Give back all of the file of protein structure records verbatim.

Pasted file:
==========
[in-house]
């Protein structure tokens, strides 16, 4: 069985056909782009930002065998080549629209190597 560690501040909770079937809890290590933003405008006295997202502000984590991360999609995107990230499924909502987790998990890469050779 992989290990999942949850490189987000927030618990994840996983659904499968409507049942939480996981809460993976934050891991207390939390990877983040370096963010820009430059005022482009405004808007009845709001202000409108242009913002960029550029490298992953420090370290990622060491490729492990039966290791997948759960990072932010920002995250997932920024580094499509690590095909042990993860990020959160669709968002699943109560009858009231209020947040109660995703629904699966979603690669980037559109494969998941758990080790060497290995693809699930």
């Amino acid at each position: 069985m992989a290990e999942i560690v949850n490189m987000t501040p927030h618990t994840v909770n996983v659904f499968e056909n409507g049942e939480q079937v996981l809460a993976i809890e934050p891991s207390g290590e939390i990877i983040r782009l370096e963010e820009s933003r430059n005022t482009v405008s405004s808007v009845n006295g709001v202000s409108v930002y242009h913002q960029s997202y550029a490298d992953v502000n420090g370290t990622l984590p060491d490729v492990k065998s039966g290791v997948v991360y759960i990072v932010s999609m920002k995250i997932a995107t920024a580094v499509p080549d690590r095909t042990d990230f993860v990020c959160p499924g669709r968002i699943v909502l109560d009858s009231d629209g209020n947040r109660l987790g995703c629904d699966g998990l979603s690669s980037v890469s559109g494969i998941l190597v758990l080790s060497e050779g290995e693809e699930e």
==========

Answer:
[in-house]
């Protein structure tokens, strides 16, 4: 069985056909782009930002065998080549629209190597 560690501040909770079937809890290590933003405008006295997202502000984590991360999609995107990230499924909502987790998990890469050779 992989290990999942949850490189987000927030618990994840996983659904499968409507049942939480996981809460993976934050891991207390939390990877983040370096963010820009430059005022482009405004808007009845709001202000409108242009913002960029550029490298992953420090370290990622060491490729492990039966290791997948759960990072932010920002995250997932920024580094499509690590095909042990993860990020959160669709968002699943109560009858009231209020947040109660995703629904699966979603690669980037559109494969998941758990080790060497290995693809699930």
């Amino acid at each position: 069985m992989a290990e999942i560690v949850n490189m987000t501040p927030h618990t994840v909770n996983v659904f499968e056909n409507g049942e939480q079937v996981l809460a993976i809890e934050p891991s207390g290590e939390i990877i983040r782009l370096e963010e820009s933003r430059n005022t482009v405008s405004s808007v009845n006295g709001v202000s409108v930002y242009h913002q960029s997202y550029a490298d992953v502000n420090g370290t990622l984590p060491d490729v492990k065998s039966g290791v997948v991360y759960i990072v932010s999609m920002k995250i997932a995107t920024a580094v499509p080549d690590r095909t042990d990230f993860v990020c959160p499924g669709r968002i699943v909502l109560d009858s009231d629209g209020n947040r109660l987790g995703c629904d699966g998990l979603s690669s980037v890469s559109g494969i998941l190597v758990l080790s060497e050779g290995e693809e699930e």